Innovation is crucial to the development and deployment of technologies. A widely deployed model to understand technology builds on the concept of the technology life cycle. The life cycle of technologies can be divided into stages – from invention, through research, development and dissemination (RD&D) and market development, to commercial diffusion. Different processes occur at each stage of the life cycle, providing various opportunities to employ instruments that promote innovation.
One group of such instruments relates to IPR. IPR refers broadly to the ownership of intellectual findings in the industrial, scientific, literary and artistic fields. IPR grants inventors certain exclusive rights over their creations; it aims to encourage creative activity for the benefit of society by affording inventors an opportunity to derive fair returns from their investments.
Traditionally, IPR is divided into two forms: industrial property rights and copyright. In general, copyright is a legal term describing rights given to creators over their literary and artistic creations, while the term ‘industrial property rights’ refers to certain exclusive rights regarding innovative ideas or distinguishing signs in the industrial or commercial field. Industrial property takes a range of forms and includes patents to protect inventions, trademarks, industrial designs and commercial names.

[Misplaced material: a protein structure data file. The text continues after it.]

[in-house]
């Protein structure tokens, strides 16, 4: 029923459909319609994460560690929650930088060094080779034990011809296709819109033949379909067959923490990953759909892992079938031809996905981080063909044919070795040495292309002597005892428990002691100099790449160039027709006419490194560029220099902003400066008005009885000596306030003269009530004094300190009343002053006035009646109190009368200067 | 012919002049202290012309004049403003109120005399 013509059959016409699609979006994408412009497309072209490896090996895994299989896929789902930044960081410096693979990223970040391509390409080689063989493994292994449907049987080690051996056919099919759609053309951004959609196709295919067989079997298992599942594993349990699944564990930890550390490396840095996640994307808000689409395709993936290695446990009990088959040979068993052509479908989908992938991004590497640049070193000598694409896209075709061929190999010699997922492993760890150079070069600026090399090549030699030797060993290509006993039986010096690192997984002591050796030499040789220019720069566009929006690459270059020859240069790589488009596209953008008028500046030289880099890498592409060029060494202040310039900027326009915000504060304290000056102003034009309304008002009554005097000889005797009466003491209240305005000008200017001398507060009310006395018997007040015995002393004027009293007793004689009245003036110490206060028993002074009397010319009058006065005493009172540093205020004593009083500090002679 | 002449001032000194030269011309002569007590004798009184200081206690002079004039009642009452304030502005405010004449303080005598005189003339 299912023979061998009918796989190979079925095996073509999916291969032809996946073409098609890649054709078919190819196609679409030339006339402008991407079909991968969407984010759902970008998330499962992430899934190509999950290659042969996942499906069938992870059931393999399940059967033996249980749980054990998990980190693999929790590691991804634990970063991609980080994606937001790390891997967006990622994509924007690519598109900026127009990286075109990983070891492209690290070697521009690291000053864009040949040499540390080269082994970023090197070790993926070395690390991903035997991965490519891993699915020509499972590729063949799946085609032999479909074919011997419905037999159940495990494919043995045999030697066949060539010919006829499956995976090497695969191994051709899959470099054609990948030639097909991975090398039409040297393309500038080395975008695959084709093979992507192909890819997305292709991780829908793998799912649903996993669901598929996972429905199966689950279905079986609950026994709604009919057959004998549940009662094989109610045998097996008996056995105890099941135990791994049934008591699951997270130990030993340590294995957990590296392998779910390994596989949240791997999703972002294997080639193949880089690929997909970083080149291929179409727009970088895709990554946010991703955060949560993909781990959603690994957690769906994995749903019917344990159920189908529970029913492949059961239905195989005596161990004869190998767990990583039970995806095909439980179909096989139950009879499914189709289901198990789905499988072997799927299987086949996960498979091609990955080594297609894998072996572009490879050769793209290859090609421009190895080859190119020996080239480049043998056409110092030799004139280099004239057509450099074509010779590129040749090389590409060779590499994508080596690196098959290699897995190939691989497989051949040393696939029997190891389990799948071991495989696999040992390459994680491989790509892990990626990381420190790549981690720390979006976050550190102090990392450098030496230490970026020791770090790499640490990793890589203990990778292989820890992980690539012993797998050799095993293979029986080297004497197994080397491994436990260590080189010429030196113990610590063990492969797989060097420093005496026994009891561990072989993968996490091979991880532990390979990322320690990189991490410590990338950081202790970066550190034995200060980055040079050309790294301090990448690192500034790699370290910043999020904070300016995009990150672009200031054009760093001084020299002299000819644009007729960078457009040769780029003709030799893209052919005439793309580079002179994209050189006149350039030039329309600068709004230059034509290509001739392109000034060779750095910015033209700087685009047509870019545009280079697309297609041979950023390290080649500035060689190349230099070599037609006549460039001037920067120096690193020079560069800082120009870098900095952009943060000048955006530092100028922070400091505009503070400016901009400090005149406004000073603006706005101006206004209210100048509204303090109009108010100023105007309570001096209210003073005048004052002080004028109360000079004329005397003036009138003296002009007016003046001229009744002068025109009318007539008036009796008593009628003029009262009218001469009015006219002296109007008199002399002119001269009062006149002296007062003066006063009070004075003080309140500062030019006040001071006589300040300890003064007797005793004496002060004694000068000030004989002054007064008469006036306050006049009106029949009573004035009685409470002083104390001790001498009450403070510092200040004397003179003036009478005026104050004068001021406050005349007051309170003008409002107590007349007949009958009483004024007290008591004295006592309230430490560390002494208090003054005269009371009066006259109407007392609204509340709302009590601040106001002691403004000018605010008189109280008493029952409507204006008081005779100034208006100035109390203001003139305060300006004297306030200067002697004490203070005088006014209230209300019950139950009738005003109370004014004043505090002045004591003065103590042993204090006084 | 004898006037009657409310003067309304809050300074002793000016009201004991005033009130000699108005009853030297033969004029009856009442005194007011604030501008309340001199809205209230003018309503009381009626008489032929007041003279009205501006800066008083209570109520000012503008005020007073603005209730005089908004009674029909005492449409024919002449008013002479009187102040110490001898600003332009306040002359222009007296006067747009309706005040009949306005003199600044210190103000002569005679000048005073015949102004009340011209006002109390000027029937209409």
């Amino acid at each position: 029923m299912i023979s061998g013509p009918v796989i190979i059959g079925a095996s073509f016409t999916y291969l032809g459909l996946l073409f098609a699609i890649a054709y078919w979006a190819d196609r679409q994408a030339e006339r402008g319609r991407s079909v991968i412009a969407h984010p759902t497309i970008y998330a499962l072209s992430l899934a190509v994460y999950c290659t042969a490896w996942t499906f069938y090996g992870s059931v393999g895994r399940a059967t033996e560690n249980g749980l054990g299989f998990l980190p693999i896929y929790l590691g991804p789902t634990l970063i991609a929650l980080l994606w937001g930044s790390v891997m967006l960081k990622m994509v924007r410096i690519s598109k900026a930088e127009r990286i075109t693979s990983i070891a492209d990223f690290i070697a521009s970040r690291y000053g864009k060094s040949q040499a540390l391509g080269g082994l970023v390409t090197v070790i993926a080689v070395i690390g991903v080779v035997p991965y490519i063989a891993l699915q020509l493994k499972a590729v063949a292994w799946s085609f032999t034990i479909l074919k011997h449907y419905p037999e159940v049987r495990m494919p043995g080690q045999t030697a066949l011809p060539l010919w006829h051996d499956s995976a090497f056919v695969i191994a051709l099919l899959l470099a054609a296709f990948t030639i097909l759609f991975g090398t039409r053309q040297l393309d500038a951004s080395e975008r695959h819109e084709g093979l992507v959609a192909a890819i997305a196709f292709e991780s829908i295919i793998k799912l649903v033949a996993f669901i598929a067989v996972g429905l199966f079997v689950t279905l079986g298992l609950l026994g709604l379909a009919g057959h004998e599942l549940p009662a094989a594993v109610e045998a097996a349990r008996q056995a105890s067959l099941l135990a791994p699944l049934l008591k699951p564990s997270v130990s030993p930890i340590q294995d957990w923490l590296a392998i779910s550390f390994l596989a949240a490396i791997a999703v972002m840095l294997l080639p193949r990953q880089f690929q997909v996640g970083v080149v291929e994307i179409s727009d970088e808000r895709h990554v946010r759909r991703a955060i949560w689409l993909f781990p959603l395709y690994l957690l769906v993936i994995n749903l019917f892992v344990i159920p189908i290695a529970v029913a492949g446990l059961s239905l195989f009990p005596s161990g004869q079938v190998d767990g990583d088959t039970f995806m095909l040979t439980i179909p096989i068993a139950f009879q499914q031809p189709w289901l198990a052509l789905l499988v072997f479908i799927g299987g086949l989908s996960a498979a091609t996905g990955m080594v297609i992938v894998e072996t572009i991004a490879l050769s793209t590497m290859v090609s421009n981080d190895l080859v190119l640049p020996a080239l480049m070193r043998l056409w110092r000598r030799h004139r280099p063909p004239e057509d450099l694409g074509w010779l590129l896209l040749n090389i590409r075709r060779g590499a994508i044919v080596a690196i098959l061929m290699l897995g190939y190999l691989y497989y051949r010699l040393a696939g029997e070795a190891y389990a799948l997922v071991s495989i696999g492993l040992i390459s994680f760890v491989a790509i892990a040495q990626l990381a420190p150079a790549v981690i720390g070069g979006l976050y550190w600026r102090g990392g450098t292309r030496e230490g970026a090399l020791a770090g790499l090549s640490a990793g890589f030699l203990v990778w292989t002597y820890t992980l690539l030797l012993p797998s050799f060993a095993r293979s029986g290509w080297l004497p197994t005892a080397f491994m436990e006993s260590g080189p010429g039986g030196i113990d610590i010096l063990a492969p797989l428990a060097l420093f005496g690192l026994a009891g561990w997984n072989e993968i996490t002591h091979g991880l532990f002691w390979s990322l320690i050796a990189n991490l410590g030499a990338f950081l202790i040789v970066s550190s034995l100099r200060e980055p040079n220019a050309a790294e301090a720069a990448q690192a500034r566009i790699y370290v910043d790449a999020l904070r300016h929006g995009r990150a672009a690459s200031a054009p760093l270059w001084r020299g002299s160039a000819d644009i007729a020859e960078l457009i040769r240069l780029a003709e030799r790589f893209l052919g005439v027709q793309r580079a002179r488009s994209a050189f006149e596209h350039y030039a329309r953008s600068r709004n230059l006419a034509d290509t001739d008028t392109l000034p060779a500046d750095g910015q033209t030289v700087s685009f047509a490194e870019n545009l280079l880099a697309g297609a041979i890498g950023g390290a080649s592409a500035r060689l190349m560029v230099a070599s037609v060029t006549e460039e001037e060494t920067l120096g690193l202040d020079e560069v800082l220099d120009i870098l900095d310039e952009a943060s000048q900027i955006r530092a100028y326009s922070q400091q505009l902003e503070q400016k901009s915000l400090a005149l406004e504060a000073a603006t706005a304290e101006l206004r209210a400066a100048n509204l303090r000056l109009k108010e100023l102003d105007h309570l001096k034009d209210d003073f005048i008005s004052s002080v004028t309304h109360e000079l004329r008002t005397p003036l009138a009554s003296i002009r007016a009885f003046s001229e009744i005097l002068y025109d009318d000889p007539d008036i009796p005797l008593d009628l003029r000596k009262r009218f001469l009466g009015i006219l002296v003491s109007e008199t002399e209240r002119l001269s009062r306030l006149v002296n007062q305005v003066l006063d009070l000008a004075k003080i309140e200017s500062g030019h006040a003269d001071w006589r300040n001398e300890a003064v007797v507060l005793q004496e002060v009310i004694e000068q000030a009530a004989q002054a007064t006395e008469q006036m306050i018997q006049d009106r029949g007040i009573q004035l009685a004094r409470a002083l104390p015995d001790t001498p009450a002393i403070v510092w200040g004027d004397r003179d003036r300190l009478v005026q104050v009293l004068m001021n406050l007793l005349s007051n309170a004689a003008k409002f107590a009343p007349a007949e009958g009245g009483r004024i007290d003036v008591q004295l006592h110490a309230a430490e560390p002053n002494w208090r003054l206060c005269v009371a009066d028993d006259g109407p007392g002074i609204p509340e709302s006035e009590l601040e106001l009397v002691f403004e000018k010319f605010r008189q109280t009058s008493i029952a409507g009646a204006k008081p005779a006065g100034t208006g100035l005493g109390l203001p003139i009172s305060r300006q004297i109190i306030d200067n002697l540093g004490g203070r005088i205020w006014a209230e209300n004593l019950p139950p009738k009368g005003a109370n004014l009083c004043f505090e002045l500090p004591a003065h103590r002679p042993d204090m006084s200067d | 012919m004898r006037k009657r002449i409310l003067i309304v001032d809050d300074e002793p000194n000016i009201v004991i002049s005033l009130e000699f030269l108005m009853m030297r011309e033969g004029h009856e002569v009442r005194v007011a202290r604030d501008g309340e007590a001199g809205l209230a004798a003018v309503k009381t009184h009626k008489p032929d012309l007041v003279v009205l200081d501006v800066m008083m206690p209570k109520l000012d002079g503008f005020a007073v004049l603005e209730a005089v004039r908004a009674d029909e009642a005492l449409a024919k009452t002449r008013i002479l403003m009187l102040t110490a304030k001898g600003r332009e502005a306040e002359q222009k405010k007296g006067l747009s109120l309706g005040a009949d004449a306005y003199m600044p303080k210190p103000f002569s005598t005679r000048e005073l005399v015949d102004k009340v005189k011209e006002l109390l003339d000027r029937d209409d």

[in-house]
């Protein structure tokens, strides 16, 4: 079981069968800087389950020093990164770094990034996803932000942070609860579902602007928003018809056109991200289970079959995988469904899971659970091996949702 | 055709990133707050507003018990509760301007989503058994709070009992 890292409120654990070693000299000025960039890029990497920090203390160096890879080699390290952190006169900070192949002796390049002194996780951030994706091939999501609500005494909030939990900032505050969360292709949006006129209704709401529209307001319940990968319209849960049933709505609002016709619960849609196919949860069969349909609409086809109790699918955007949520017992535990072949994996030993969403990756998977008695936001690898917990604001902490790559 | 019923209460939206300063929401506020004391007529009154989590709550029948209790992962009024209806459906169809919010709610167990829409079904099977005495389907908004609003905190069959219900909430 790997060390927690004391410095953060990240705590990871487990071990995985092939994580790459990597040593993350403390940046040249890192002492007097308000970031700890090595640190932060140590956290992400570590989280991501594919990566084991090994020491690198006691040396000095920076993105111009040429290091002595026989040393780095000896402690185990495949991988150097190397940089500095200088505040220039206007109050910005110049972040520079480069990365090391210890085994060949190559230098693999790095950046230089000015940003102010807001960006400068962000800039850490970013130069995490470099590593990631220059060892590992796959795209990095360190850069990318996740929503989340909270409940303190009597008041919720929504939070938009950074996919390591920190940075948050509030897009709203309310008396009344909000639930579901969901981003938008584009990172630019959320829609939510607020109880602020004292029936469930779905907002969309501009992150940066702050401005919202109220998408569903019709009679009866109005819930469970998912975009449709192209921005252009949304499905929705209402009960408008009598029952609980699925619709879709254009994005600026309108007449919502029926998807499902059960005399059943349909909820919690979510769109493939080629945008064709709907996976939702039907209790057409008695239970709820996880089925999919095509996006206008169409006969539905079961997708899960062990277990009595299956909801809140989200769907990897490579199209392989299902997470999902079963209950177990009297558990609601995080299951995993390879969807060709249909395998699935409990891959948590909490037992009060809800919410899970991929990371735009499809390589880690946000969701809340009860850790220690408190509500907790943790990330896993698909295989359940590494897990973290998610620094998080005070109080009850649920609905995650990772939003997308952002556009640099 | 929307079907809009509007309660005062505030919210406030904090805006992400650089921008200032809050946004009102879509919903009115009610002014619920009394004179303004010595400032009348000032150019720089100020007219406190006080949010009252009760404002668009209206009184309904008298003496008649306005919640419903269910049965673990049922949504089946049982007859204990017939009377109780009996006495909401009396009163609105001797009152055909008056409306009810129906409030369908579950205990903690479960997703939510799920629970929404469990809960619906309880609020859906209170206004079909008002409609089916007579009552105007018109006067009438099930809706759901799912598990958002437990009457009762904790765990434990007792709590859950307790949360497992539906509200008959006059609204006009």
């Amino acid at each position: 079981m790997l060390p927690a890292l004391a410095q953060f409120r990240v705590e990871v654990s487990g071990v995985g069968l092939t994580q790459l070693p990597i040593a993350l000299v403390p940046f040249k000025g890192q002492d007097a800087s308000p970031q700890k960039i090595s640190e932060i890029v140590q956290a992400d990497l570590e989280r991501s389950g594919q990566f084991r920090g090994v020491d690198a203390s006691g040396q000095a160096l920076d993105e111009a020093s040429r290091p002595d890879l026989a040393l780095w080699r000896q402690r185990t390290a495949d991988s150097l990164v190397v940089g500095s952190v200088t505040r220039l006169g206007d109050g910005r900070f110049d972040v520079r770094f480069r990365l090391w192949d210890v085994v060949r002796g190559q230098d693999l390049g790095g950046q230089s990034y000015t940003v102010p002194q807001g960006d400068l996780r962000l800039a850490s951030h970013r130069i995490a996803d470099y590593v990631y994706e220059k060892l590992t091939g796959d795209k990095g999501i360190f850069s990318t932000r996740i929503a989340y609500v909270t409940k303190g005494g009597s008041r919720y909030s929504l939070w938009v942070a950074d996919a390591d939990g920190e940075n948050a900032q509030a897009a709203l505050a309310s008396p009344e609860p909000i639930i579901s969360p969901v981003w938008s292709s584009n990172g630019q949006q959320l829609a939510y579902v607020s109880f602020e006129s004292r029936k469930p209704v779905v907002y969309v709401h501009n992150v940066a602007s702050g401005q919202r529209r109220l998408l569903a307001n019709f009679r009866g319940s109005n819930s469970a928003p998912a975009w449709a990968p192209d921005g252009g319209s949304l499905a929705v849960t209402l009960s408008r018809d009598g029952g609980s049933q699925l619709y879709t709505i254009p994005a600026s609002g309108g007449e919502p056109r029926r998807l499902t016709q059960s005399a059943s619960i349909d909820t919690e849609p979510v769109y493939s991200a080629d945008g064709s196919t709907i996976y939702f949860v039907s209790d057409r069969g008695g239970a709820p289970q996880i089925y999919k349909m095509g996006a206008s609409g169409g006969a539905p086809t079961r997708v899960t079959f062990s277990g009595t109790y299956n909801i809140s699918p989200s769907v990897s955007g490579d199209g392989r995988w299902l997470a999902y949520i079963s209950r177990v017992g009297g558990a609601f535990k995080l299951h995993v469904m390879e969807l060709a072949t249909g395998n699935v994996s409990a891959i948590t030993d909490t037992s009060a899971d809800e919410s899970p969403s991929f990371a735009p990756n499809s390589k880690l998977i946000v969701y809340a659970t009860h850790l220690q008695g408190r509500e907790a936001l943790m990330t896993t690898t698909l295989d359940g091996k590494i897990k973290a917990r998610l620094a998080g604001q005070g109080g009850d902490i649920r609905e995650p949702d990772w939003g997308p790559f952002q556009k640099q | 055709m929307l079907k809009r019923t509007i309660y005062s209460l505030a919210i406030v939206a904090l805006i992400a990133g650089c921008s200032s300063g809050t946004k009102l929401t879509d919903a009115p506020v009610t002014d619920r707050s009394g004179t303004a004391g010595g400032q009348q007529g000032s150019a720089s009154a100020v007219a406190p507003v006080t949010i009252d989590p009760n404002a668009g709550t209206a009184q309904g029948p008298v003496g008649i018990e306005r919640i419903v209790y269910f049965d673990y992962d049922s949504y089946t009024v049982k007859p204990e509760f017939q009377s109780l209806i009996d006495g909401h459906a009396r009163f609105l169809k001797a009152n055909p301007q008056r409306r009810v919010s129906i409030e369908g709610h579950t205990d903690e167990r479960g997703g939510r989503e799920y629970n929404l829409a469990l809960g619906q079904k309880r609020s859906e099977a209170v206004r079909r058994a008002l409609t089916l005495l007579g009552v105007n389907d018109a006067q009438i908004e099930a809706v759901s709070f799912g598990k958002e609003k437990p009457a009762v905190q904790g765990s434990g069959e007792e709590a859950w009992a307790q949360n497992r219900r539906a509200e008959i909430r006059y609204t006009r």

Patents can play a prominent role in the entire technology life cycle, from initial RD&D to market introduction (demonstration to diffusion), and allow competitive technologies to be protected and licensed to third parties to expand financial opportunities (Figure 1).
Global patenting activity is on the rise. World Intellectual Property Indicators (PDF) show that the total number of patent filings worldwide in 2011 exceeded 2 million for the first time, with a growth rate of 7.8% over 2010.
A patent is the right granted to a patent holder by a state, or by a regional office acting for several states, which allows the patent holder to exclude others from commercially exploiting their invention for a limited period without authorisation. By granting such rights, patents provide incentives for innovators, offering them recognition for their creativity and enabling them to appropriate the returns of their investment. A patent may be a powerful business tool allowing innovators to gain exclusivity over a new product or process, develop a strong market position and earn additional revenue through licensing.
Patent protection is usually sought at the research and development (R&D) stage of the technology life cycle. Various departments in companies, including research units and specialised lawyers, play a key role in the development of inventions, as well as in the process of preparing and filing patent applications and obtaining, maintaining and exploiting patents. In return for exclusive rights, the inventor must disclose sufficient information regarding the patented invention to the public to allow others to access and further develop the technology. The disclosure of the invention is an essential consideration in any patent granting procedure. In this way the patent system is designed to balance the interests of inventors and the public.